11:44AM PST on Feb 23, 2011

Thanks, I think we will pull through

3:41AM PST on Feb 23, 2011

Thanks for the info

11:20PM PST on Feb 22, 2011

We in the west need to learn from Chinese history. It does make sense to quell uprisings. We live in a Republic not a democracy. We also have a thousand years of trial and error to get to this stage. The system we have know for generations. Remember the Red Guard? The Chinese do. Those students ran wild causing damage if you had lived through that the attitude would be very different.

8:31PM PST on Feb 22, 2011

thanx

1:26PM PST on Feb 22, 2011

@Micha Shepher: I guess you haven't heard of the appalling conditions that a large majority of Chinese workers are being captured in. The whole reason that the World's big corporations have decided to concentrate many of their production in China is because they don't have human rights comparable to what we have in the West. This has allowed people like the workers who build i players to be kept in what can only be classed as "concentration camps" (ie they aren't allowed to leave and are forced to work ridiculous hours for their $1/day). Not surprisingly the suicide rate amongst these workers is very high. But the Chinese regime can get away with it because they are brutal and absolute in their treatment of anyone who trys to rock their greedy boat. To judge the mood of a people by simply looking at their GDP is very naive and does nothing to highlight where all this newly created wealth is concentrated and what methods are being used to police it. The mood that fueled the protests at Tianamen square all those years ago has not dissipated with growth in GDP (unless you believe the media in the West) it simply went underground and festered. So in conclusion there is definitely a mood of stagnation and disenchantment within China like there is in the Middle East. We will not have to wait for the middle classes to grow and shift things because their success depends on the enslavement of millions. The whole world is in a mess and I hope that peaceful protests will win.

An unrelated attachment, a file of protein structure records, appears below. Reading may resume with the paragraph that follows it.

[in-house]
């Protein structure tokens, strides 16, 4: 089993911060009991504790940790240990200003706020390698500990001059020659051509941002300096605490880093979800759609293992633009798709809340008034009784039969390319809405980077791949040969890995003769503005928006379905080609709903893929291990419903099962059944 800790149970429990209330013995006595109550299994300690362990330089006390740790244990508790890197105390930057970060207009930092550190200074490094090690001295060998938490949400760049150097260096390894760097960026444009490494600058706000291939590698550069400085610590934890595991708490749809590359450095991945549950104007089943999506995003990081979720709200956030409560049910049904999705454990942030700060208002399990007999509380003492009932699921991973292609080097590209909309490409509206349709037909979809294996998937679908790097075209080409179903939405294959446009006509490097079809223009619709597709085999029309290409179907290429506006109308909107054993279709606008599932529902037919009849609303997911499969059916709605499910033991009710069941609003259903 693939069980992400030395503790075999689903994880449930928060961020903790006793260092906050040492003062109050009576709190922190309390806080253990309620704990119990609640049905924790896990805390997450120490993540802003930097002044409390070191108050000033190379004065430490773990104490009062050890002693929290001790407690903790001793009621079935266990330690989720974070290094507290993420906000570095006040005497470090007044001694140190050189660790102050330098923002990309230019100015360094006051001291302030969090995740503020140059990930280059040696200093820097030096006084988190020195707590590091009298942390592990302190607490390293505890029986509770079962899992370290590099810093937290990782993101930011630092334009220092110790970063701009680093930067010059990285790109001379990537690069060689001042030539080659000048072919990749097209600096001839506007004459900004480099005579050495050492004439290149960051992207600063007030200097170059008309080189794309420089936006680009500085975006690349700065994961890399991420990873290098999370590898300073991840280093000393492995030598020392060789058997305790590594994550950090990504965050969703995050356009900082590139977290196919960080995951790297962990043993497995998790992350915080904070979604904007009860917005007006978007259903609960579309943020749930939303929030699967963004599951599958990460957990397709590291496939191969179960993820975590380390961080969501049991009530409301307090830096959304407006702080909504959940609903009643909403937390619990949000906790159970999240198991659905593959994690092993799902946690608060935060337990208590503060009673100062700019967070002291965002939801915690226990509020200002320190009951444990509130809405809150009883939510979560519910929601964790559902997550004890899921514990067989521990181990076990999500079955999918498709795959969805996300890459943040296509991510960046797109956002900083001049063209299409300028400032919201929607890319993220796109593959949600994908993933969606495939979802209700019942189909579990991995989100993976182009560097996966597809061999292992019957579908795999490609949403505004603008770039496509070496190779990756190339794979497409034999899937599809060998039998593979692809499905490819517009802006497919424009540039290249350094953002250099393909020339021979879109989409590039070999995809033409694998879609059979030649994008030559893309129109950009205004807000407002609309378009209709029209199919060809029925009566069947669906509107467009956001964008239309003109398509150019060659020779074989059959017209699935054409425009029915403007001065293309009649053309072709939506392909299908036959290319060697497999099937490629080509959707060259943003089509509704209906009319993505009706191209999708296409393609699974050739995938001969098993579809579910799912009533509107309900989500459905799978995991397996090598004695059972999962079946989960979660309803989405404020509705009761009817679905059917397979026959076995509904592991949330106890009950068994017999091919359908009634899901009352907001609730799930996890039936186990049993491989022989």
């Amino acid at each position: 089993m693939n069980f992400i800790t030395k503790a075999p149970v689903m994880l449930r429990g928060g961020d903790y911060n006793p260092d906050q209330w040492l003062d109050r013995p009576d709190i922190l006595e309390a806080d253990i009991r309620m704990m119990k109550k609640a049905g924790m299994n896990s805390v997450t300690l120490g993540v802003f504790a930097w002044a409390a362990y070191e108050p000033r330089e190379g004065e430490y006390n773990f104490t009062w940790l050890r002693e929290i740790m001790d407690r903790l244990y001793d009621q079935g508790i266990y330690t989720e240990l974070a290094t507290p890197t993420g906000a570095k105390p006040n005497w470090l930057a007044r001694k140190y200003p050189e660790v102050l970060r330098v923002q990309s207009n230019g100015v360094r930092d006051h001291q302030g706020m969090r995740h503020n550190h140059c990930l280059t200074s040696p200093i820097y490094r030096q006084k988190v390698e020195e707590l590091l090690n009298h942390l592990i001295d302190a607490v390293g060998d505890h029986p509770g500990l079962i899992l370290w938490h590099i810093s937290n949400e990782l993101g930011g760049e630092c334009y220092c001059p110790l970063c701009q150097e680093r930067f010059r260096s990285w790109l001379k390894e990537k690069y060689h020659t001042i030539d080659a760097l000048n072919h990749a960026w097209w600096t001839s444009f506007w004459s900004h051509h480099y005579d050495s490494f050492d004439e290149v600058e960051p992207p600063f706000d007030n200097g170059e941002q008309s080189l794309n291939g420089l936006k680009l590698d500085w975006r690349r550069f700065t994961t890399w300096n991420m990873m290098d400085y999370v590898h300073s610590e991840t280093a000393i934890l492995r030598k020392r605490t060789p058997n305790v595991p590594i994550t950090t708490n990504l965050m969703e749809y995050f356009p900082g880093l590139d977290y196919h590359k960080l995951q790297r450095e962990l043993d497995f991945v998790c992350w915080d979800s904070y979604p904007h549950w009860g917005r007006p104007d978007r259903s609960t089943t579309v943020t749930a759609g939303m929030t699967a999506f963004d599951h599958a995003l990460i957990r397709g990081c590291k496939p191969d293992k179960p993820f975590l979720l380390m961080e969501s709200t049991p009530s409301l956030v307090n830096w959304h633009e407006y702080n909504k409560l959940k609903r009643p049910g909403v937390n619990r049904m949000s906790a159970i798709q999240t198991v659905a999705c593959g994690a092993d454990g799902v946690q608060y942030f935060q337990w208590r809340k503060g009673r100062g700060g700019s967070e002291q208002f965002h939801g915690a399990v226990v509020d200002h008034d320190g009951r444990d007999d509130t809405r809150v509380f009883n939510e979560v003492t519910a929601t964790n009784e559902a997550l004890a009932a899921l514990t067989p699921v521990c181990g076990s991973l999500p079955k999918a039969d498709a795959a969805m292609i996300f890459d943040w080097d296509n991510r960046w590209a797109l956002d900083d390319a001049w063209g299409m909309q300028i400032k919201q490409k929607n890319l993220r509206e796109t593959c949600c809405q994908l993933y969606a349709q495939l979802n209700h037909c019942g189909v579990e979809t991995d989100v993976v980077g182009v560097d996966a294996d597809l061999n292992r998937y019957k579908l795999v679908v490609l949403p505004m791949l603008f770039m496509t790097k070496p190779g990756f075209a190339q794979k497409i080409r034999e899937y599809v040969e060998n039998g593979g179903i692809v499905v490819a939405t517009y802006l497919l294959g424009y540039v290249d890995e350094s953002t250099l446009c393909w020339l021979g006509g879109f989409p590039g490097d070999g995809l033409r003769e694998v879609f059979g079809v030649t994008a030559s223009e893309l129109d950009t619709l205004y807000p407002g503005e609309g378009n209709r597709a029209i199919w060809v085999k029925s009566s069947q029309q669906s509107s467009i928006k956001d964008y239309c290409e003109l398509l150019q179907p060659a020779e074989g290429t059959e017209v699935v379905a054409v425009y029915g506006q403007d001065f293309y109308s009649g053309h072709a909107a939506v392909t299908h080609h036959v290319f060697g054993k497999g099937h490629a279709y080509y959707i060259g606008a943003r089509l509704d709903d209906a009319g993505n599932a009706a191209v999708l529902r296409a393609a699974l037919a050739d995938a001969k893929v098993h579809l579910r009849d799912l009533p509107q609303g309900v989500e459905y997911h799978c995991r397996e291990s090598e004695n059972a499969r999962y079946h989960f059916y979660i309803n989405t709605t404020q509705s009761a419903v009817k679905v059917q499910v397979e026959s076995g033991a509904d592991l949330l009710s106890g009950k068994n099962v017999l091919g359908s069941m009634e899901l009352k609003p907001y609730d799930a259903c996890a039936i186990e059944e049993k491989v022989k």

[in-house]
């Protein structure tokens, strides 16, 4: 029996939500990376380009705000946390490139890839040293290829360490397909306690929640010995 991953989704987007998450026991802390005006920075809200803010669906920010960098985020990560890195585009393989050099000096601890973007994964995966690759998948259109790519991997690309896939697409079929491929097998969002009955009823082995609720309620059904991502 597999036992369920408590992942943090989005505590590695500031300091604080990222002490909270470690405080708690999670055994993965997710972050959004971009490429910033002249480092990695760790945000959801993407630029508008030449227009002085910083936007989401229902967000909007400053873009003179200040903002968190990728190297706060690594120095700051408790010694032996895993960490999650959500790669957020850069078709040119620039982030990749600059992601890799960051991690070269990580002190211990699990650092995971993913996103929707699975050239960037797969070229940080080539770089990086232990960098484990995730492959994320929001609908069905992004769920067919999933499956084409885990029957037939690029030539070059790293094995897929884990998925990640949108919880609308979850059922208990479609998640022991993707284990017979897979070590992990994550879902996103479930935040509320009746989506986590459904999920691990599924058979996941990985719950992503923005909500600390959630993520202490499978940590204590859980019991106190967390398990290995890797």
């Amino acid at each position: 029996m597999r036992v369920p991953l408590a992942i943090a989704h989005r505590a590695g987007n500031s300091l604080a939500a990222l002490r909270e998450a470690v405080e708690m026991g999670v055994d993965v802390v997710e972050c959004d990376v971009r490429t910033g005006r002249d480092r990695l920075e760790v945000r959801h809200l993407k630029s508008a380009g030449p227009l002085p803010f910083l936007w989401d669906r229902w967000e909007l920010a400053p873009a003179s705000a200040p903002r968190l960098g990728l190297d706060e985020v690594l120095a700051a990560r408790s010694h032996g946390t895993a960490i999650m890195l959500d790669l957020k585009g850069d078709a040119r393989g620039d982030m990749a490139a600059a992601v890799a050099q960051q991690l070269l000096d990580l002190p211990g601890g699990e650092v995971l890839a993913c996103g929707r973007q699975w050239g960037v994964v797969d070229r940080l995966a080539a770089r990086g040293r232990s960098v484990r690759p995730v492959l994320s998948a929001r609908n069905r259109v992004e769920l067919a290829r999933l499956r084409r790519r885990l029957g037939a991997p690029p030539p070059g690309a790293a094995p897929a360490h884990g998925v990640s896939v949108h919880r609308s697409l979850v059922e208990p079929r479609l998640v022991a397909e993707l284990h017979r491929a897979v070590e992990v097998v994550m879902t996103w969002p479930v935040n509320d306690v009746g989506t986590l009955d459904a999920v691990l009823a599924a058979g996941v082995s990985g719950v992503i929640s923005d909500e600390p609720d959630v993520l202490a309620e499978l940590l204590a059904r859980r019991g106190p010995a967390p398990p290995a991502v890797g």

7:37AM PST on Feb 22, 2011

There is an enormous difference between the protests in the middle east and in China.
In the middle east what has triggered the revolt is not human rights or democracy, but rather a harsh reality of stagnation, economic hardship, rising food prices and corruption.

There is no such thing in China. People are getting richer, the country is advancing and growing and most people are very content with their regime. There will come a time when the middle class in China would overthrow the dictatorship without protest and without violence. This time has not arrived. Don't worry too much about China, they are doing a far better job than we in the west.

6:41AM PST on Feb 22, 2011

@Marilyn L The UK is one of the G20 countries that is conning the world that I mentioned. My comments do not reflect my feelings towards the American people who innocently believe, like most people in the UK, what they are spoon fed by their big business controlled government and media. So I think you mistook my comments as an attack on the USA. Yes the UK has an appalling historical record of controlling other nations too but is now a small player in this malicious game. What the USA has been in the name of promoting democracy, whilst at the same time promoting big business, is much more destructive to the biosphere and people than what has gone before. Also the UK as well as many other G8 coutries misguidedly used the excuse of bringing "civilization" and superior standards of living to undeveloped nations to cover up their business gains and exploitation of these countries resources. There was, arguably, some increase in standards of living at these times. The USA uses the excuse that it is trying to bring freedom and democracy to these countries when in fact it brings the illusion of freedom and democracy and actually sucks the life blood out of the exploited countries using the WTO and International Monetary fund as economic weapons. There is never any improving of infrastructure and peoples lives in the countries that the USA "helps" except the minimum that are needed to provide infrastructure and slave labour to big business so it can export the gains asap.